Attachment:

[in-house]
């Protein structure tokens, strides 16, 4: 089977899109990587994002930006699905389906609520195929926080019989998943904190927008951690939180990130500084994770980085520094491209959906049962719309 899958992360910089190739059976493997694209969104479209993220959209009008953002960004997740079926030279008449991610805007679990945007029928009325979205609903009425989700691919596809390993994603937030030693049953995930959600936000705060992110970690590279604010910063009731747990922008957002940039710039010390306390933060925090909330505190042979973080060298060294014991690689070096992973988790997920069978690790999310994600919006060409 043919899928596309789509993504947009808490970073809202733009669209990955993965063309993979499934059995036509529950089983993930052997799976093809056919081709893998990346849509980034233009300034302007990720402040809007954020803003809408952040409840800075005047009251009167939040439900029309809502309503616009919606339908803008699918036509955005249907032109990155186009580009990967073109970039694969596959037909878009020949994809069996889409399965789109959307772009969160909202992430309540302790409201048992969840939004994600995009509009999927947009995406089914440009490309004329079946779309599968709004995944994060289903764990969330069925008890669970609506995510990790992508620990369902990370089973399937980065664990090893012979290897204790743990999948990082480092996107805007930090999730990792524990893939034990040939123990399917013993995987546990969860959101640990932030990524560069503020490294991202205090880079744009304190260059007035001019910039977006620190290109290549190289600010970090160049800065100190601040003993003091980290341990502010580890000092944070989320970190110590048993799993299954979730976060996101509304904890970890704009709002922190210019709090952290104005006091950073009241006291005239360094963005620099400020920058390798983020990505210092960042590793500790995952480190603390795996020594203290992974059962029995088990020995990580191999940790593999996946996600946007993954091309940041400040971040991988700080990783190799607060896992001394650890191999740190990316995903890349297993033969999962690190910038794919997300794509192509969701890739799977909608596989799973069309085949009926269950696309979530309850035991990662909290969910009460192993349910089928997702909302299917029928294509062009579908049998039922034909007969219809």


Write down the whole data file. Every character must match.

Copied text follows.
[in-house]
């Protein structure tokens, strides 16, 4: 089977899109990587994002930006699905389906609520195929926080019989998943904190927008951690939180990130500084994770980085520094491209959906049962719309 899958992360910089190739059976493997694209969104479209993220959209009008953002960004997740079926030279008449991610805007679990945007029928009325979205609903009425989700691919596809390993994603937030030693049953995930959600936000705060992110970690590279604010910063009731747990922008957002940039710039010390306390933060925090909330505190042979973080060298060294014991690689070096992973988790997920069978690790999310994600919006060409 043919899928596309789509993504947009808490970073809202733009669209990955993965063309993979499934059995036509529950089983993930052997799976093809056919081709893998990346849509980034233009300034302007990720402040809007954020803003809408952040409840800075005047009251009167939040439900029309809502309503616009919606339908803008699918036509955005249907032109990155186009580009990967073109970039694969596959037909878009020949994809069996889409399965789109959307772009969160909202992430309540302790409201048992969840939004994600995009509009999927947009995406089914440009490309004329079946779309599968709004995944994060289903764990969330069925008890669970609506995510990790992508620990369902990370089973399937980065664990090893012979290897204790743990999948990082480092996107805007930090999730990792524990893939034990040939123990399917013993995987546990969860959101640990932030990524560069503020490294991202205090880079744009304190260059007035001019910039977006620190290109290549190289600010970090160049800065100190601040003993003091980290341990502010580890000092944070989320970190110590048993799993299954979730976060996101509304904890970890704009709002922190210019709090952290104005006091950073009241006291005239360094963005620099400020920058390798983020990505210092960042590793500790995952480190603390795996020594203290992974059962029995088990020995990580191999940790593999996946996600946007993954091309940041400040971040991988700080990783190799607060896992001394650890191999740190990316995903890349297993033969999962690190910038794919997300794509192509969701890739799977909608596989799973069309085949009926269950696309979530309850035991990662909290969910009460192993349910089928997702909302299917029928294509062009579908049998039922034909007969219809």